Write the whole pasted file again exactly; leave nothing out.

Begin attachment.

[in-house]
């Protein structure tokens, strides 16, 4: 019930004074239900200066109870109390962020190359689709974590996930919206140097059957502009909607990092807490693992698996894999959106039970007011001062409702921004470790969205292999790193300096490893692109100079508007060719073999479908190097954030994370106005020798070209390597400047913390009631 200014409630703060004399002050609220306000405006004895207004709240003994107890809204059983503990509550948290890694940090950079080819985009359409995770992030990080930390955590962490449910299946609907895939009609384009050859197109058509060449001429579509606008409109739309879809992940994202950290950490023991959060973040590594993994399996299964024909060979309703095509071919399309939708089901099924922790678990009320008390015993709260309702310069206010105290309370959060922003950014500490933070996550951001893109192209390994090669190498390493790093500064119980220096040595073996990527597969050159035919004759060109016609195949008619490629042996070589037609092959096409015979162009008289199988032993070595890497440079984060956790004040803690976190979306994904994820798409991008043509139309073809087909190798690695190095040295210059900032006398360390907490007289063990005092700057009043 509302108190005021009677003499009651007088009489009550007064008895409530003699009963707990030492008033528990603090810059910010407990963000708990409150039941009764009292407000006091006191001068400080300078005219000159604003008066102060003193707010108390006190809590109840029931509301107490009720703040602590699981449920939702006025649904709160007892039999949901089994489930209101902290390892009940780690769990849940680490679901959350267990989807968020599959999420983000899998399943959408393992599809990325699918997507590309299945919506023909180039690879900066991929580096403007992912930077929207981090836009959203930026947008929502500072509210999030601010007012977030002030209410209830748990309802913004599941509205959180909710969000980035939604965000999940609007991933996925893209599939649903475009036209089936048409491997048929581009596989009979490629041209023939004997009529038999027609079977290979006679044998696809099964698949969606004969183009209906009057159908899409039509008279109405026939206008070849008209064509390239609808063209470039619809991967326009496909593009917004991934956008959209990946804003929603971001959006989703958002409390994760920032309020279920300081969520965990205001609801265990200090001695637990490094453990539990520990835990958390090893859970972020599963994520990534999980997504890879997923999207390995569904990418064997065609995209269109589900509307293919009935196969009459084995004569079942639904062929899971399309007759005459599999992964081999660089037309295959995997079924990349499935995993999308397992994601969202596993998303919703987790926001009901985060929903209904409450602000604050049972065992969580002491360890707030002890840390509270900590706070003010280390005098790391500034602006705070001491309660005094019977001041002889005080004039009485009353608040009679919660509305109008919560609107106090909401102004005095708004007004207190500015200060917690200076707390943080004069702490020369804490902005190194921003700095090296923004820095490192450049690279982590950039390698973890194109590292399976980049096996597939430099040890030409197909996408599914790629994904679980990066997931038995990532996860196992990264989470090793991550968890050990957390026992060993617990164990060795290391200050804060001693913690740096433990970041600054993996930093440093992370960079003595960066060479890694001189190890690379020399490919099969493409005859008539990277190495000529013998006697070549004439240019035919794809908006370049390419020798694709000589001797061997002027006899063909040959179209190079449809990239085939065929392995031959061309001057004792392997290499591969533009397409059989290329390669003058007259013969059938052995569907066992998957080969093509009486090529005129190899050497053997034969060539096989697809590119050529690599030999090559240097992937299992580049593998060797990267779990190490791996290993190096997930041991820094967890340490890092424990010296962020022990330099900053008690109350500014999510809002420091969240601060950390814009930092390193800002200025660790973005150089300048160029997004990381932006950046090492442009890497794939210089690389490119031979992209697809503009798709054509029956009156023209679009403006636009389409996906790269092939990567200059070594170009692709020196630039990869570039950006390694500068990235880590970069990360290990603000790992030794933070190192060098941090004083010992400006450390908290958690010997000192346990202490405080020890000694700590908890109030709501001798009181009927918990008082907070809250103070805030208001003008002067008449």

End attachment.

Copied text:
[in-house]
């Protein structure tokens, strides 16, 4: 019930004074239900200066109870109390962020190359689709974590996930919206140097059957502009909607990092807490693992698996894999959106039970007011001062409702921004470790969205292999790193300096490893692109100079508007060719073999479908190097954030994370106005020798070209390597400047913390009631 200014409630703060004399002050609220306000405006004895207004709240003994107890809204059983503990509550948290890694940090950079080819985009359409995770992030990080930390955590962490449910299946609907895939009609384009050859197109058509060449001429579509606008409109739309879809992940994202950290950490023991959060973040590594993994399996299964024909060979309703095509071919399309939708089901099924922790678990009320008390015993709260309702310069206010105290309370959060922003950014500490933070996550951001893109192209390994090669190498390493790093500064119980220096040595073996990527597969050159035919004759060109016609195949008619490629042996070589037609092959096409015979162009008289199988032993070595890497440079984060956790004040803690976190979306994904994820798409991008043509139309073809087909190798690695190095040295210059900032006398360390907490007289063990005092700057009043 509302108190005021009677003499009651007088009489009550007064008895409530003699009963707990030492008033528990603090810059910010407990963000708990409150039941009764009292407000006091006191001068400080300078005219000159604003008066102060003193707010108390006190809590109840029931509301107490009720703040602590699981449920939702006025649904709160007892039999949901089994489930209101902290390892009940780690769990849940680490679901959350267990989807968020599959999420983000899998399943959408393992599809990325699918997507590309299945919506023909180039690879900066991929580096403007992912930077929207981090836009959203930026947008929502500072509210999030601010007012977030002030209410209830748990309802913004599941509205959180909710969000980035939604965000999940609007991933996925893209599939649903475009036209089936048409491997048929581009596989009979490629041209023939004997009529038999027609079977290979006679044998696809099964698949969606004969183009209906009057159908899409039509008279109405026939206008070849008209064509390239609808063209470039619809991967326009496909593009917004991934956008959209990946804003929603971001959006989703958002409390994760920032309020279920300081969520965990205001609801265990200090001695637990490094453990539990520990835990958390090893859970972020599963994520990534999980997504890879997923999207390995569904990418064997065609995209269109589900509307293919009935196969009459084995004569079942639904062929899971399309007759005459599999992964081999660089037309295959995997079924990349499935995993999308397992994601969202596993998303919703987790926001009901985060929903209904409450602000604050049972065992969580002491360890707030002890840390509270900590706070003010280390005098790391500034602006705070001491309660005094019977001041002889005080004039009485009353608040009679919660509305109008919560609107106090909401102004005095708004007004207190500015200060917690200076707390943080004069702490020369804490902005190194921003700095090296923004820095490192450049690279982590950039390698973890194109590292399976980049096996597939430099040890030409197909996408599914790629994904679980990066997931038995990532996860196992990264989470090793991550968890050990957390026992060993617990164990060795290391200050804060001693913690740096433990970041600054993996930093440093992370960079003595960066060479890694001189190890690379020399490919099969493409005859008539990277190495000529013998006697070549004439240019035919794809908006370049390419020798694709000589001797061997002027006899063909040959179209190079449809990239085939065929392995031959061309001057004792392997290499591969533009397409059989290329390669003058007259013969059938052995569907066992998957080969093509009486090529005129190899050497053997034969060539096989697809590119050529690599030999090559240097992937299992580049593998060797990267779990190490791996290993190096997930041991820094967890340490890092424990010296962020022990330099900053008690109350500014999510809002420091969240601060950390814009930092390193800002200025660790973005150089300048160029997004990381932006950046090492442009890497794939210089690389490119031979992209697809503009798709054509029956009156023209679009403006636009389409996906790269092939990567200059070594170009692709020196630039990869570039950006390694500068990235880590970069990360290990603000790992030794933070190192060098941090004083010992400006450390908290958690010997000192346990202490405080020890000694700590908890109030709501001798009181009927918990008082907070809250103070805030208001003008002067008449």